Beating Violence Against Women
The problem of violence against women has no borders and comes in different forms, from mail-order brides to battered wives, from rape to prostitution. The problem is broad and difficult to reckon with, and more so the search for solutions. p9

No Safe Place
by Naina Kapur
The family—site of some of the worst forms of abuse today—remains key to preventing domestic violence. p12

Remember the Children
by Rosemary L. Bray
How does one compute the total effect of abusive fathers and petrified mothers as the children grow up? p16

No Excuse
An interview by
Ma. Victoria Carbrera-Balleza

An interview with Leni Marin, senior program specialist of the US-based Family Violence Prevention Fund p20

Prostitution as Choice
by Cecilia Hoffman
Others say some women do choose to be in prostitution, and such consent makes them "less a victim." Valid argument? p24

Migrant Worker Held Hostage
by Nancy Pearson Arcellana

Alone in a foreign land, unfamiliar with either the language or the territory, migrant workers usually find themselves trapped into prostitution by their employers. In such instances, solidarity groups play a crucial role. p27

 

Unaccounted Costs: of nannies, maids and domestic help
The story of a Filipina domestic helper in Singapore who was executed for killing her friend and her friend's ward highlights the utter lack of protection of the basic rights of migrant women workers everywhere.p53

One More Filipina in Prison
p54

Violence at Japan's Immigration Detention Centers
p58

Center for Women in Crisis in Pakistan
p60

Expert on Sexual Torture Takes on State Violence
by Luz Maria Martinez
An interview with Dr Yahika Yuksel, a socialist-feminist and human rights
activist based in Turkey p61

The Solution to Rape
an editorial from Fiji
p64

The Fiji Women's Crisis Center
by The Women's Crisis Collective

A profile of a group that provides counselling and legal/medical support to women and children survivors of violence p65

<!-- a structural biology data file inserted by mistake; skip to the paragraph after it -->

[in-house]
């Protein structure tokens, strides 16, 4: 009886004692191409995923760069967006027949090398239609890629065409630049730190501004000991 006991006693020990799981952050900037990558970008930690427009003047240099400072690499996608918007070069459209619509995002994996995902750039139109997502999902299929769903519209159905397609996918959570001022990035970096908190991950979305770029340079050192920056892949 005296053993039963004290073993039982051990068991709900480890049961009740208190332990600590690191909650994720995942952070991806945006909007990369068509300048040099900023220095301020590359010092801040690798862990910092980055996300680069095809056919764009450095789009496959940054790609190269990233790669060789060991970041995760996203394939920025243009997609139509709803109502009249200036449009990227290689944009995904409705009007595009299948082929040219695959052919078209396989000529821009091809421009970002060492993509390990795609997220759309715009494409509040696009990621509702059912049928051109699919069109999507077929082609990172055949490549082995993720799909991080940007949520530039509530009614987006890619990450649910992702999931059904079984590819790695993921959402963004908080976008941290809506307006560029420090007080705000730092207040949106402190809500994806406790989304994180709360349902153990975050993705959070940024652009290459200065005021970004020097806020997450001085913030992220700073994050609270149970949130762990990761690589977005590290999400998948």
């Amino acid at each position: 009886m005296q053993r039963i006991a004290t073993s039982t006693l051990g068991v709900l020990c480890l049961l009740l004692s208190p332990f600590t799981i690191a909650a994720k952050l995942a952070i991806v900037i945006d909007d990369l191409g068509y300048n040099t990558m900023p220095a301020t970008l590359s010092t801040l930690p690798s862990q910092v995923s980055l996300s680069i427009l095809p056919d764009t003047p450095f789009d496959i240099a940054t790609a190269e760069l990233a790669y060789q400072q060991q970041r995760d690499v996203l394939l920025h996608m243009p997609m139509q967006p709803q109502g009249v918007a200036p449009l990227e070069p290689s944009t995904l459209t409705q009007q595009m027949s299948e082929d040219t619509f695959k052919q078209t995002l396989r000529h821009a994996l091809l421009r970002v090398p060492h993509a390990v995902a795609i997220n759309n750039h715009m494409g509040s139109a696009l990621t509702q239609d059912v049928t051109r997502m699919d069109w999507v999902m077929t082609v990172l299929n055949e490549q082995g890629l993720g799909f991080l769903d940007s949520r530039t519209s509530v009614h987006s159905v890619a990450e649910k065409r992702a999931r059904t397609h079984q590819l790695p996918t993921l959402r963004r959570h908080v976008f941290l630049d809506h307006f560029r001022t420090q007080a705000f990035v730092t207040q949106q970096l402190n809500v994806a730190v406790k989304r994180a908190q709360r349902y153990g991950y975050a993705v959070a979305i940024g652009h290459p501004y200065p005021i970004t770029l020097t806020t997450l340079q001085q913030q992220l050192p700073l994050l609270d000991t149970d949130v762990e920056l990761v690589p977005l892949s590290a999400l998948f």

Support Work for Prostituted Women
by Kathleen Maltzhan
A profound change akin to a "burning inside" takes place in NGO workers
dealing with prostituted women, after they see for themselves the range of men who treat women as commodities.
p67

Love Shouldn't Hurt
by Rosalee Telela
A SPEAK interview with Africa's MMatshilo Motsei, an organizer of a support
group for battered women and herself a survivor of violent abuse p70

WIA1995-1cover

Special Feature:
Men Carving Out Solutions

In Progress
Some men in Korea have formed such groups as The Group of Wish-to-be-Good Fathers in the hope of providing role models to their own children. p72

Men for Gender Awareness
A Thai group composed of government officials, teachers, monks, lawyers, artists and NGO workers aims to achieve a better understanding of themselves, of other men, and of relationships between men and women. p73

Men Changing Men
by Robert L. Allen and Paul Kivel
A Ms. article from the two leaders
of the California-based Oakland Men's Project which is dedicated to eradicating male violence, racism and homophobia p74

Departments

News and Notes p3

In Action
Fiery, Tireless Grandmother
An interview by Luz Maria Martinez
A profile of Rosa Roisinblit, vice-president of the Abuelas de Plaza de Mayo, a group of grandmothers
in Argentina pursuing the search for loved ones lost to the vicious military regime of the '70s p7

Resource Center Update p31

  • From the Isis Shelves
  • New Releases
  • Poetry
  • Book Reviews
  • Recipes, Clicks, Ideas, Puns

Health Update p77

Bulletin Board p78

Conversations

In A Different Way
by Luz Maria Martinez
An interview with Dr Nguyen Kim Cue, chief of international relations of the Vietnam Women's Union p79

 

Women In Action covers a broad range of issues affecting women globally, but focusing on the particular needs and concerns of women in the Global South, and forwarding a progressive perspective tempered by the experiences of the third world women's movements.
On the cover: The Kumari-the liuing Goddess
by Salome S. Russell from Women Artists Diary 1995.
 
We'd like to hear from you!
write to the Editors: <communications at isiswomen.org>

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